Packing for a trip to Japan

Before this trip I wrote a post about how we made a very specific effort to pack light. I didn’t list out what we packed, but I made a mental note to revisit this topic later and talk about which things we brought that were most useful (perhaps unexpectedly), and which weren’t necessary at all. Some of these things were probably particularly useful because of the time of year (summer), and the activities that we were doing (traveling around a lot from place to place), so take all this with a grain of salt.

The most useful things we brought

  • Sunbrella – The sun seems really intense in Japan. On days when it’s supposedly 75, it feels a lot hotter than it would in New York. I carried the sunbrella with me every day, and it was useful whether it was incredibly sunny, or there were sudden unexpected showers.
  • Sunscreen – Again, I had to wear this every single day. But if you forget to bring enough, don’t worry – Japan is pretty serious about sunscreen. I don’t think I saw any that were less than 30 SPF, and most of them are at least 50 SPF. And they were a lot more pleasant than most of the ones I’ve gotten in America – less greasy and better smelling.
  • USB Power Chargers – We were out for so long each day that we invariably needed to recharge our phones and pocket wifi sometime before going back to our lodging in the evening.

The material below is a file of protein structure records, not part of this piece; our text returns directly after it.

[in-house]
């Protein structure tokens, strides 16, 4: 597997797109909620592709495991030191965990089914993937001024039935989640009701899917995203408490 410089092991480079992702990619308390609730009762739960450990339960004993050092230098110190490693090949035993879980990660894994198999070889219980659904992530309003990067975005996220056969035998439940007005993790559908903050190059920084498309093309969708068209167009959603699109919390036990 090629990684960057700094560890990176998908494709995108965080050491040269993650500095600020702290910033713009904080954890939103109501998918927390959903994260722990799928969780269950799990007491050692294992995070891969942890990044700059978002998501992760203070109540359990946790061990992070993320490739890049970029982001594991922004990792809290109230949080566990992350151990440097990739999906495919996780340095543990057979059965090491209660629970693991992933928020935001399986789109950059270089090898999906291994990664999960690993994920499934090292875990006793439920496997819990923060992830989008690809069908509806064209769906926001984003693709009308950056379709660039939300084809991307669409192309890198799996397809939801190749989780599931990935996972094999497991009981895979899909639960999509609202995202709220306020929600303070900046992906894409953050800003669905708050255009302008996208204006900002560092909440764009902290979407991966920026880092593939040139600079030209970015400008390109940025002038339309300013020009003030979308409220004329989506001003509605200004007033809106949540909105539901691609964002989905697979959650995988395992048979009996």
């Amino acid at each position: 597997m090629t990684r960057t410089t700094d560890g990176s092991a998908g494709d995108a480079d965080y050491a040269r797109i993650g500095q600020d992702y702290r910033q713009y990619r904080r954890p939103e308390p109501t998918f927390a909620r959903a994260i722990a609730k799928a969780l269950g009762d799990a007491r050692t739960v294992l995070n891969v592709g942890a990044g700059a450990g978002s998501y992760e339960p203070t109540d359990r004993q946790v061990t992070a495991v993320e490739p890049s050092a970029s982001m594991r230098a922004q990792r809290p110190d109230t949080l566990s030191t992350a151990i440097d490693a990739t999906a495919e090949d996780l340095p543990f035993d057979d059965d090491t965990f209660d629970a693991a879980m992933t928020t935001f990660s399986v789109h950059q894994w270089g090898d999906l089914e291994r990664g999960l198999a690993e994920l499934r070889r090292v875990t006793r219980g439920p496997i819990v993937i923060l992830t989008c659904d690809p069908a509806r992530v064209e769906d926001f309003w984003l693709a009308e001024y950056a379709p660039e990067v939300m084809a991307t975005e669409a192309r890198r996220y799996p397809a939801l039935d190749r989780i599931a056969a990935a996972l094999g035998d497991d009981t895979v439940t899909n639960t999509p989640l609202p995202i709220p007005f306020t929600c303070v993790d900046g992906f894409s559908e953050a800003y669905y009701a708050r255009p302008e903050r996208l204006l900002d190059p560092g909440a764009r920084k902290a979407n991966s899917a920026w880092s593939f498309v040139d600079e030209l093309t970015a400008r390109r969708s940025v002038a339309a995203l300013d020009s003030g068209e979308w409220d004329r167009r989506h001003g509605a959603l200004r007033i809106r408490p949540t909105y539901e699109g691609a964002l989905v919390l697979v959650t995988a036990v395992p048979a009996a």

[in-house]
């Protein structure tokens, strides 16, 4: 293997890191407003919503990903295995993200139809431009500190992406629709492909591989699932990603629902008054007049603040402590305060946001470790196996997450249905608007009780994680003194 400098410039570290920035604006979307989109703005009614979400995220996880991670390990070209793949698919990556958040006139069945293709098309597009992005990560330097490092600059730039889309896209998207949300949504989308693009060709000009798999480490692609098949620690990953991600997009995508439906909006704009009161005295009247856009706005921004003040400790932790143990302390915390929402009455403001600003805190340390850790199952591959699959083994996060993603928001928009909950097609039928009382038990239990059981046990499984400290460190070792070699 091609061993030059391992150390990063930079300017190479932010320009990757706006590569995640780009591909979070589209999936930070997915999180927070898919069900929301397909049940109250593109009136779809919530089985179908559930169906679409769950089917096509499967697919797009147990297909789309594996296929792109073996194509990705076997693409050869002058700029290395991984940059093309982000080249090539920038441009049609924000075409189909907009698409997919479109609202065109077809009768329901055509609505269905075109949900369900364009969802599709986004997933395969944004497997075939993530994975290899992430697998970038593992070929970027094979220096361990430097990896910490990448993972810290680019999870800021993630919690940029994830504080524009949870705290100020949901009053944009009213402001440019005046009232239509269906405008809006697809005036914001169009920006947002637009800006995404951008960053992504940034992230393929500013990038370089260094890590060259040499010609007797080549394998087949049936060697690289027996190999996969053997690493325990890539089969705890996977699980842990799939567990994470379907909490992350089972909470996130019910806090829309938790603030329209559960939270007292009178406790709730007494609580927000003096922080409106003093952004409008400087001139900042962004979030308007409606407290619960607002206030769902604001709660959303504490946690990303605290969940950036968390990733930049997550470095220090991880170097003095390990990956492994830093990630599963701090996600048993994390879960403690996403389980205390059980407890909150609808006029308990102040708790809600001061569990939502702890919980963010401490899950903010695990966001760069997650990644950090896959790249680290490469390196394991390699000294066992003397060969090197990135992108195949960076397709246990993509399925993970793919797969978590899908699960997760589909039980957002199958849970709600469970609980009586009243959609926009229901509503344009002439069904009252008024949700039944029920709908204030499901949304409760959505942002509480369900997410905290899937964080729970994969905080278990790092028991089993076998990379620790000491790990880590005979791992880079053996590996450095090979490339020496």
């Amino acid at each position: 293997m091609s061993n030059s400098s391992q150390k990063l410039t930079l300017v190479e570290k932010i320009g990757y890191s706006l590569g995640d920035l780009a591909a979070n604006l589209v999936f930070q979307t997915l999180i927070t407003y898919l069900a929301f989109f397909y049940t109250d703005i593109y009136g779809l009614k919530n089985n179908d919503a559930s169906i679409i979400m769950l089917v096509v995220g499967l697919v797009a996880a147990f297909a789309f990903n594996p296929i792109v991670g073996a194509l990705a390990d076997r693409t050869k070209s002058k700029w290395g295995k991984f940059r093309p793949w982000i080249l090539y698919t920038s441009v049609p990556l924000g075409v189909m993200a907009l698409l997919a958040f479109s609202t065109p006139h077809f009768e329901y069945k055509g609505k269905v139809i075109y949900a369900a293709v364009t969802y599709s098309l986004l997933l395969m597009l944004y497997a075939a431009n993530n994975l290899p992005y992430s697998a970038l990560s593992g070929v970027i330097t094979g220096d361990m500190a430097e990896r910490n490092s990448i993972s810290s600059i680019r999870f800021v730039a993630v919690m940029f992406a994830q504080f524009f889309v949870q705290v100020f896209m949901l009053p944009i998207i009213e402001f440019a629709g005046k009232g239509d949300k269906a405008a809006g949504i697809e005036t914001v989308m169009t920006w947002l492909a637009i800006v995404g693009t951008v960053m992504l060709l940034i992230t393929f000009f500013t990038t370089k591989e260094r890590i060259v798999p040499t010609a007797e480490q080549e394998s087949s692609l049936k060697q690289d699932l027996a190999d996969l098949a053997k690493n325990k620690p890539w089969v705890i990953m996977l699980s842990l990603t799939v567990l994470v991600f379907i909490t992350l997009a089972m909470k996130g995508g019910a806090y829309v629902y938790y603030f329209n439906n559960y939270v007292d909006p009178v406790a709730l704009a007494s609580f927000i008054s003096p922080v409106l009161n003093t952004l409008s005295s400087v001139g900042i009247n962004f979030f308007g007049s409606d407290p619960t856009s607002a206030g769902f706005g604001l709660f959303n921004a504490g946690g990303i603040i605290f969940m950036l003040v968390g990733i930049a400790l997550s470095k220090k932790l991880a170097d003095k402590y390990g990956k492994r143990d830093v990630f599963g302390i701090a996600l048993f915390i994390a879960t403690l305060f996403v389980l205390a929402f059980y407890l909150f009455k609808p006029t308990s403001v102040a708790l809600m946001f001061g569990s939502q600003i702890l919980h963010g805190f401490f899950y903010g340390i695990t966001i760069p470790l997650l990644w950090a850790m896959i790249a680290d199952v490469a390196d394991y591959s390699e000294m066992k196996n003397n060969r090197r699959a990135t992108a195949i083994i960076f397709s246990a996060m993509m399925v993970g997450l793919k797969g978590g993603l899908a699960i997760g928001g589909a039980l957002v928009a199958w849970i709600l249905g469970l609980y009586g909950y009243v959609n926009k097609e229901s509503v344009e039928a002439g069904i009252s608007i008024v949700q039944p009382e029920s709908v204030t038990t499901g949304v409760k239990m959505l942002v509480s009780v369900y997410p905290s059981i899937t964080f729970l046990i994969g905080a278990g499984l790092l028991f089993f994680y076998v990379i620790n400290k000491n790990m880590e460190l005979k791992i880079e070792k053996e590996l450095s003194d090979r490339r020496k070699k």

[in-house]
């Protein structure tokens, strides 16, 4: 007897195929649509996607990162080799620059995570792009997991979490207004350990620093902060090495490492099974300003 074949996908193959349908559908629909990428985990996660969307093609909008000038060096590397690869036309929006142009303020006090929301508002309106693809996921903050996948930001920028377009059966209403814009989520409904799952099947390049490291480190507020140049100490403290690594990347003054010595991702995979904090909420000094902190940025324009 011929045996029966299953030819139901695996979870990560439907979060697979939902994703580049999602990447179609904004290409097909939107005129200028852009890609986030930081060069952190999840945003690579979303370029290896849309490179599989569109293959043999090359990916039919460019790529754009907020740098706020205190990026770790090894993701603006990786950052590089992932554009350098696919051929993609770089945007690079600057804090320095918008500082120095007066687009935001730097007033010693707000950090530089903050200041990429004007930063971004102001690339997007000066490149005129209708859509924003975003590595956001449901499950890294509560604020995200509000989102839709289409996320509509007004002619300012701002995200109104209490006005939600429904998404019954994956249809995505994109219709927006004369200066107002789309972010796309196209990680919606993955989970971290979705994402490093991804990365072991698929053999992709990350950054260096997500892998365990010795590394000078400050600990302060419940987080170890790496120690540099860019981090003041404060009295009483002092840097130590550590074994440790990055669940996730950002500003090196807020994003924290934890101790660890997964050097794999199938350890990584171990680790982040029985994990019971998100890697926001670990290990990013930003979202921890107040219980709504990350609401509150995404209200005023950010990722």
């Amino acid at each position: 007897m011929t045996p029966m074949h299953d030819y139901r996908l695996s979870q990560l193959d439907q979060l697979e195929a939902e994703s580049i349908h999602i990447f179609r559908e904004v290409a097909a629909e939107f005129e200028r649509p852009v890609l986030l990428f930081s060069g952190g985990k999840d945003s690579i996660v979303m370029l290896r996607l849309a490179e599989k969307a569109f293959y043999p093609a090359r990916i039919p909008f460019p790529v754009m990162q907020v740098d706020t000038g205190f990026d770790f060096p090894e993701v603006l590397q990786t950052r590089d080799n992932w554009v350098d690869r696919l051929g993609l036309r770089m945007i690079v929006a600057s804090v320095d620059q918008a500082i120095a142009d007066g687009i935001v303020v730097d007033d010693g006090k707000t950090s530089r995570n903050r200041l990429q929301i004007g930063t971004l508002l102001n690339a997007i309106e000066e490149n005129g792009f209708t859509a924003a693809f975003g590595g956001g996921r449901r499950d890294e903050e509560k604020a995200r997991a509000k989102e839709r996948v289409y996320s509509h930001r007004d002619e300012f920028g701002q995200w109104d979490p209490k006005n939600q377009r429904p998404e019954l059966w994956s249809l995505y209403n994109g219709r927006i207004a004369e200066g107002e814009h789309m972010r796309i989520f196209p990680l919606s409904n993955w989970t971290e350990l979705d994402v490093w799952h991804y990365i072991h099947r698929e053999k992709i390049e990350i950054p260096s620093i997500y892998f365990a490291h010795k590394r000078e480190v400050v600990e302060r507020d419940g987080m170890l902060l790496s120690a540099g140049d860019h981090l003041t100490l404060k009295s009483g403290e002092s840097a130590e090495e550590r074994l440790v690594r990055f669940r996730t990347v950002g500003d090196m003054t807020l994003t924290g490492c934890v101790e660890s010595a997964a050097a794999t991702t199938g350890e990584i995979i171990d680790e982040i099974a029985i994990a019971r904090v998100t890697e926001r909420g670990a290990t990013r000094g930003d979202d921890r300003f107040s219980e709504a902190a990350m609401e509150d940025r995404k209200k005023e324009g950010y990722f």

• Performance clothes – Even though most days we were just walking around cities, we brought a lot of clothes designed for hiking and biking, including socks and underwear made of merino wool. They were super comfortable, water resistant, quick drying, odor resistant, and generally really good for travel.
  • Change purse – The smallest denomination of money that’s available in paper bills is ¥1000 – roughly $10. So, you end up with a lot of change almost all the time. Not convenient to just keep it in your pocket.
  • Light-weight day pack – I thought I would mostly use this when we were hiking, but it was useful pretty much every day. I could throw my camera, my sunbrella, my shrine book, a parka, snacks, extra sunscreen, etc. into it and I felt I was ready for anything that we might encounter.
  • Little fold-up nylon shopping bags – Also pretty handy. People in Japanese stores often like to give you a bag that exactly fits the thing you bought, so if you’re out and about for a day you can collect up a whole bunch of little bags. It’s good to have a bag to put all your smaller bags into.

Things we obtained in Japan that were also incredibly useful

Most of these are things we couldn’t have gotten before we left.

  • Pocket Wifi – We rented this from Global Advanced Communications and it was totally worth it. I think it cost about $230 for 24 days, and we used it all day every day (except for the days we were on the Kumano Kodo trail, where the reception wasn’t so great). Not only for Instagram and checking in on Swarm, it was invaluable for maps and translations. The battery didn’t quite last the entire day, though, which is why we often needed to use our USB power things to recharge it.
  • Sleeves – I thought this was just a funny style thing – women wearing a t-shirt and separate sleeves, like leg-warmers for your arms. Then one day my arms got sunburned, and the next day we went bike riding, and then I realized what they were for. We stopped in a store and bought a pair. Also, a sunhat.
  • Suica card – This is a rechargeable card you can use to pay for several subway systems, as well as use it with some vending machines and in some convenience stores. It worked in every city and town we went to in Japan, and was incredibly handy. I wrote a short post about the Suica card when we first got to Japan.